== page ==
A short history of the city of Antibes Juan-les-Pins
The history of Antibes Juan-les-Pins goes back several millennia. The site was first settled by the Ligurians in the 5th century b.c. The city occupies a remarkable location: on one hand, a defensive site with a natural shelter; on the other, the convergence point for sailing itineraries along the coasts of Italy and Corsica.
With the arrival of Christianity in the 3rd century AD, the city became a bishopric or diocese of the Catholic church. But the town, now named Antiboul, would soon experience difficult times, as Visigoths, Saracens, and hordes of Barbarians spread terror throughout the region for centuries. The insecurity reigning in the city incited the Pope to transfer the bishopric to Grasse in 1244 and, in 1385, the Grimaldi family were appointed Royal Captains of Antibes by Queen Marie.
The year 1482 was an important crossroads in the city’s history: Provence became part of the Kingdom of France with Antibes on the border. In the 17th century, French King Louis XIV entrusted Field Marshal Sébastien Le Prestre de Vauban with modernizing the fortifications in Antibes which completely reshaped the city. These works were performed by the French military engineer Niquet.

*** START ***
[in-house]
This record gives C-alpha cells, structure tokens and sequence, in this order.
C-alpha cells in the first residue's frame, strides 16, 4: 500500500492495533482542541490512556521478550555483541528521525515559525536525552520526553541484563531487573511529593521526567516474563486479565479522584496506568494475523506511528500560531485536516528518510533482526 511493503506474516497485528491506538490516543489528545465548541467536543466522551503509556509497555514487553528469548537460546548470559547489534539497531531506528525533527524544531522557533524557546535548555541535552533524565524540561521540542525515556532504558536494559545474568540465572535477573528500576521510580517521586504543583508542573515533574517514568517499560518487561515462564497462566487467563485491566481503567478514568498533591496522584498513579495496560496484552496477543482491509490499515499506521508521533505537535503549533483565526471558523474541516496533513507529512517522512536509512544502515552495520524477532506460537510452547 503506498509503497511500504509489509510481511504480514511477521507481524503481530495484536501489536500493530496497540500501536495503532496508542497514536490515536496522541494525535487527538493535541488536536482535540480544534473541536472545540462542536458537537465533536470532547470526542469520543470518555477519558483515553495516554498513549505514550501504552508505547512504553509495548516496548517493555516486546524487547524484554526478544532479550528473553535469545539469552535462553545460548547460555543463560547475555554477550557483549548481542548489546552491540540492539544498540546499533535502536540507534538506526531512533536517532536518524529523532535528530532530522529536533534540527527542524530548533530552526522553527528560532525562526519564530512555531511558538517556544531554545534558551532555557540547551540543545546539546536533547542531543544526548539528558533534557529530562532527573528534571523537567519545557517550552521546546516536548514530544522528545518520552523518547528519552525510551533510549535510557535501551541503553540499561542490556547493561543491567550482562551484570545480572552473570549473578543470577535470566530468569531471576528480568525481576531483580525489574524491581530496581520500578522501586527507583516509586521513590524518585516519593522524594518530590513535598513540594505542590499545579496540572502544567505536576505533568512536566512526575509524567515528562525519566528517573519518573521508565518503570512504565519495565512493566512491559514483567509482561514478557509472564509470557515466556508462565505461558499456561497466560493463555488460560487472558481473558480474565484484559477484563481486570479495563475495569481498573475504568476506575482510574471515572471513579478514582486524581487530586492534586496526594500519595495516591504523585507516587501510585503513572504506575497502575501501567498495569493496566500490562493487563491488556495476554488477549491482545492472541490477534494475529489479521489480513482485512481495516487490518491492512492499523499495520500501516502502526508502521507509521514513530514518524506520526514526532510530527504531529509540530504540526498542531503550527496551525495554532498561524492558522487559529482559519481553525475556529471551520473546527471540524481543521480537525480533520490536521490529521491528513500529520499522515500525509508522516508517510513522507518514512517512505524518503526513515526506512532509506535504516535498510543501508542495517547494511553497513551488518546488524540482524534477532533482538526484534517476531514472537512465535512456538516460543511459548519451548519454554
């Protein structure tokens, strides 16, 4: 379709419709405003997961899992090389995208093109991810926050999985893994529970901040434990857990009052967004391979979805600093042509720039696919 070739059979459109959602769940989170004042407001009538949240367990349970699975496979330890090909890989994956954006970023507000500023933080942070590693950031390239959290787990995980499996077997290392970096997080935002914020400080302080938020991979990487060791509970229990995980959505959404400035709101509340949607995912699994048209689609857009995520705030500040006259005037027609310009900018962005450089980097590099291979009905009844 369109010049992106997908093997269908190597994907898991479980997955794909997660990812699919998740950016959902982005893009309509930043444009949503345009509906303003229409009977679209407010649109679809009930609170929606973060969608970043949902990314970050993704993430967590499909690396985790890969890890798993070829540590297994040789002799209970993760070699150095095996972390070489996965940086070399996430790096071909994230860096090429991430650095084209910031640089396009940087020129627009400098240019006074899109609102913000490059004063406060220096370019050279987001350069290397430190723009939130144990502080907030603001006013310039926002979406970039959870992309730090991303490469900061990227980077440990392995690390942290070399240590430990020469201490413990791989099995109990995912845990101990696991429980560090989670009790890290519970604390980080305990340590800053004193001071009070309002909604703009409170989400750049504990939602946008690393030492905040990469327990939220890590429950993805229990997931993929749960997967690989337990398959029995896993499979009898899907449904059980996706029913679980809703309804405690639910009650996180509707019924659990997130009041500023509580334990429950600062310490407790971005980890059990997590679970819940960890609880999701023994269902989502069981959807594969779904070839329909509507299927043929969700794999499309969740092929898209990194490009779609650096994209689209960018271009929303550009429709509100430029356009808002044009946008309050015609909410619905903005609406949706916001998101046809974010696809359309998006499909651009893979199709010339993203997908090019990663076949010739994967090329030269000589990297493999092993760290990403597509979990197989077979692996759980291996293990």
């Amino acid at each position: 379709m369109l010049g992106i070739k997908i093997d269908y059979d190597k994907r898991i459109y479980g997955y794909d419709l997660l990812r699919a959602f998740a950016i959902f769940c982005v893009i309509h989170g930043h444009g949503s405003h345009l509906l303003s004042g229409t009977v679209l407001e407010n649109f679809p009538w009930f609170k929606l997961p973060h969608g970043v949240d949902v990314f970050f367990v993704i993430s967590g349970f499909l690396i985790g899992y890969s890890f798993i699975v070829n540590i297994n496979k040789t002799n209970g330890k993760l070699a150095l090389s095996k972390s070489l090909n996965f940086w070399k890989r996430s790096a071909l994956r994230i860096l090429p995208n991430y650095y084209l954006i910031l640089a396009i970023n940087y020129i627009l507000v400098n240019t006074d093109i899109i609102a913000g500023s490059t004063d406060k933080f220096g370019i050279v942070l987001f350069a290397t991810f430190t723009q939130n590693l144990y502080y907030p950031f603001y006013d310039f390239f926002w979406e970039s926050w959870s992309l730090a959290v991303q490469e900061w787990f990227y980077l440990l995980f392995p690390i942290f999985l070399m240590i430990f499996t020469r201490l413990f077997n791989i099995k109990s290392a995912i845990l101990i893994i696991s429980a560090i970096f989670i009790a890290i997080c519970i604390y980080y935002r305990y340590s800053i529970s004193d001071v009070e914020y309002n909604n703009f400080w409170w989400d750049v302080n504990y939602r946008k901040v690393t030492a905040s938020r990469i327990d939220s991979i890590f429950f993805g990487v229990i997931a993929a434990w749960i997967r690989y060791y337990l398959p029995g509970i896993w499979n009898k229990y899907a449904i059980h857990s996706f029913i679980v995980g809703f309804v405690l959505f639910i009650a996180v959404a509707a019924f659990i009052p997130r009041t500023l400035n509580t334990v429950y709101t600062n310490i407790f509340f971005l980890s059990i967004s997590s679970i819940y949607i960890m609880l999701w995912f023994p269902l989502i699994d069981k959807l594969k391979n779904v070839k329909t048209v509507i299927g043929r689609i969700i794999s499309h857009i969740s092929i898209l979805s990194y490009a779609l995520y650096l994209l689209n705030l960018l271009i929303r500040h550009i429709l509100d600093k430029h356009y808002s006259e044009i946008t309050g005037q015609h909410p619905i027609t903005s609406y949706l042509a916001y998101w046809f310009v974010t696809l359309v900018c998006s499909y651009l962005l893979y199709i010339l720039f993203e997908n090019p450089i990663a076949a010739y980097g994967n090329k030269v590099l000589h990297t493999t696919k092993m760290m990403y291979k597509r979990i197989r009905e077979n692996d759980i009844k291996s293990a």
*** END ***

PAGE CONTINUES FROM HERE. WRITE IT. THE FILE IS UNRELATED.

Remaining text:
In the winter of 1747, the town withstood a siege by Austrian and Sardinian troops and the English fleet for 58 days. In 1815, it closed its doors to Napoleon on his return from the Isle of Elba and was rewarded for its loyalty to King Louis XVIII, who restored its title of ‘Bonne Ville’, which had been withdrawn by the Emperor. The town also earned a new coat of arms, with the fleurs-de-lis included.
In 1887 the appearance of the word ‘Côte d’Azur’ was a turning point for the entire Riviera and thus for Antibes and the very young district of Juan-les-Pins. 1889 marked the opening of Grand Hôtel du Cap which began the transformation of the region into a major tourist resort. Little by little villas were being built and Juan-les-Pins grew into a splendid seaside resort town between the larger cities of Nice and Cannes. Antibes began to feel the need to burst out of its ramparts and undertook to demolish them all in 1895. The regions traditional works of producing olive oil, wine and silkworm farming gradually yielded to horticulture and tourism.
When World War II ended, Antibes Juan-les-Pins enjoyed a rebirth of sorts; tourists flocked here and famous names settled in the city, such as Nikos Kazantzakis, author of Zorba the Greek and The Last Temptation of Christ, and Pablo Picasso who painted in Château Grimaldi.
in 1960, Juan-les-Pins hosted the first European Jazz Festival. The festival is still one of the world’s most renowned yearly music events.
In 1970, the sea was in the spotlight with the opening of Marineland, Europe’s largest marine park and research center. In the following decade, many international sporting events took place (gymnastics, skeet shooting), and major companies settled in the industrial zone of Les Trois Moulins.
Today, Antibes Juan-les-Pins is still a top tourist destination in the Cote d’Azur with its historic hotels and legendary jazz culture. Antibes should be on any tourists top-ten list when visiting France.
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